I immediately got picked up by the biggest management team in Japan and ever since I’ve done maybe 600 TV shows. Maybe half of them have to do with music and the other half have nothing to do with music. Even though it takes a lot of time and energy to do TV and stuff, and do various musical projects in Japan, I find that it’s just such a healthy influence on my own music. So I’m willing to do the extra work.

You’ve used a lot of BOSS guitar products such as the GT-6, GT-8, and GS-10. How have you used those multi-effects processors?

The first thing that pops to mind is, especially doing a lot of TV in Japan, it won’t be like a concert setting. I’ll be on the panel and it might be a variety show or a comedy show and there might be a little section where there’s a little place where I have to play some guitar or do a little jam or something. Those times I had the GS-10, and you just plug it in and go. There’s no sound check, no setting up, no micing—engineers love it. It’s easy to deal with, you can show up and get the stuff done right away.

And I use the thing to do full-on concerts. I did a whole entire tour in Japan with a GS-10. Of course, it’s a different sound than your amp—you don’t have the air moving. But sometimes that sound fits in with the other sounds even better than an amp, and it’s easier to control in different musical environments. So it was a very helpful thing that GS-10.

You’re currently using the BOSS Micro BR BR-80 Digital Recorder. Tell us about that.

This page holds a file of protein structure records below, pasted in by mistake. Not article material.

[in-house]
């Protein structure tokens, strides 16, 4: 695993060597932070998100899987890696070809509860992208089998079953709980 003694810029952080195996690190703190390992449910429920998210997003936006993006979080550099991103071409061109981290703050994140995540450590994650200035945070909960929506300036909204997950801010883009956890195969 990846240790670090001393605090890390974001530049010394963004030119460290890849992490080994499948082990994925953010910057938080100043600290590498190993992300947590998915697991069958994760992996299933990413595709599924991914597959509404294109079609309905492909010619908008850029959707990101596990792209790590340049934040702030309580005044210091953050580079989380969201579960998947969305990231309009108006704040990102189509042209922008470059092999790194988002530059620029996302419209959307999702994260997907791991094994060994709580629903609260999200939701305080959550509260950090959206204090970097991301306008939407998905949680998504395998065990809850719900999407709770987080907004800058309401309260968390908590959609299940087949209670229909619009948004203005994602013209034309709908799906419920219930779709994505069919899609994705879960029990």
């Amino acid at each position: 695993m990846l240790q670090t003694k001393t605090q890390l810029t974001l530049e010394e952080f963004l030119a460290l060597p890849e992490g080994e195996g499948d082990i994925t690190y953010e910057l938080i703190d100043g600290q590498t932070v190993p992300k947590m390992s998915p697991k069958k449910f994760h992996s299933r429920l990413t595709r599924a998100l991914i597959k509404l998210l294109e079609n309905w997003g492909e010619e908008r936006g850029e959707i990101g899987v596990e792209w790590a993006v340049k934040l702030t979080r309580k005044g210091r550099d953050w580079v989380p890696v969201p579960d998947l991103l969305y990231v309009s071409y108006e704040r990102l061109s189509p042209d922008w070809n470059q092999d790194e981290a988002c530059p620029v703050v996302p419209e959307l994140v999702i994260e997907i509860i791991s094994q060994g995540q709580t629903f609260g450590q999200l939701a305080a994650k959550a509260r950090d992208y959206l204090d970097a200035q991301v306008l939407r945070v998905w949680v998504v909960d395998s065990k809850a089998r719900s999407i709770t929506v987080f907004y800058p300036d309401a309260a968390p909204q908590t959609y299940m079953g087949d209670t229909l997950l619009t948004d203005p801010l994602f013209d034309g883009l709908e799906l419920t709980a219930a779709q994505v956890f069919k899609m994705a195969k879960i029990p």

Marty Friedman with MICRO BR® BR-80

I’m just using it for the presets and for a lot of funky sounds that can find their way within the actual amp sounds to create a complete landscape. Sometimes the simulator sounds tend to peek out, stick out more, than another amp on top of another amp on top of another amp. It’s kind of like a secret thing. Every time I do that with a new engineer they’re like, “Wow. No one’s ever done that.”

The main point I want to make is people say, “Simulators sound like simulators, I wouldn’t use them for the real thing.” But I’m telling [you], there’s a song called Viper. Listen to it off [my solo album] Loudspeaker. My main solo, the longest solo—I’m dueling with Steve Vai, and I’m using the GT as the actual [solo] tone. So, it’s real. The simulator, if you stick it in the right place, it can be as good or better than amp sounds, no problem

You’re now in Hollywood recording a new record. Is the music similar to Tokyo Jukebox 2, your last solo release, which is very J-Pop and J-Rock? Or is this something different?

This new album I’m working on right now is called Inferno. It’s taken about five times more planning than anything I’ve ever done before. I want it to be kind of a landmark in my career. It’s similar to Tokyo Jukebox in the way that I’m playing my ass off as usual, but I wanted to take the intensity of all my stuff and just kick it up about a thousand notches.

It’s the absolute sickest thing I’ve ever done. Whether that’s good or bad, I don’t know. It’s definitely not commercial. [Laughs.] It’s just me being as sick as I possibly could ever be. Everything that people probably would hope that I would have done will be done in spades on this record.

What would you say to aspiring musicians looking to make a living at music?

There’s a lot of ways to make a living in music, but my advice to you is be truly honest with yourself about what you like to do in music. After you’ve played like two or three years, then you can see all the different layers of the music business and all of them are fantastic.

Some people are great luthiers, and some people are great techs. Some people are great on the gear side of things. People who know about gear are the absolute bomb to me, because I know zero about it. And when I see somebody dealing with gear and making my stuff sound good I’m like, “I love this.” That’s my best advice. There’s a lot of other things than just playing the instrument.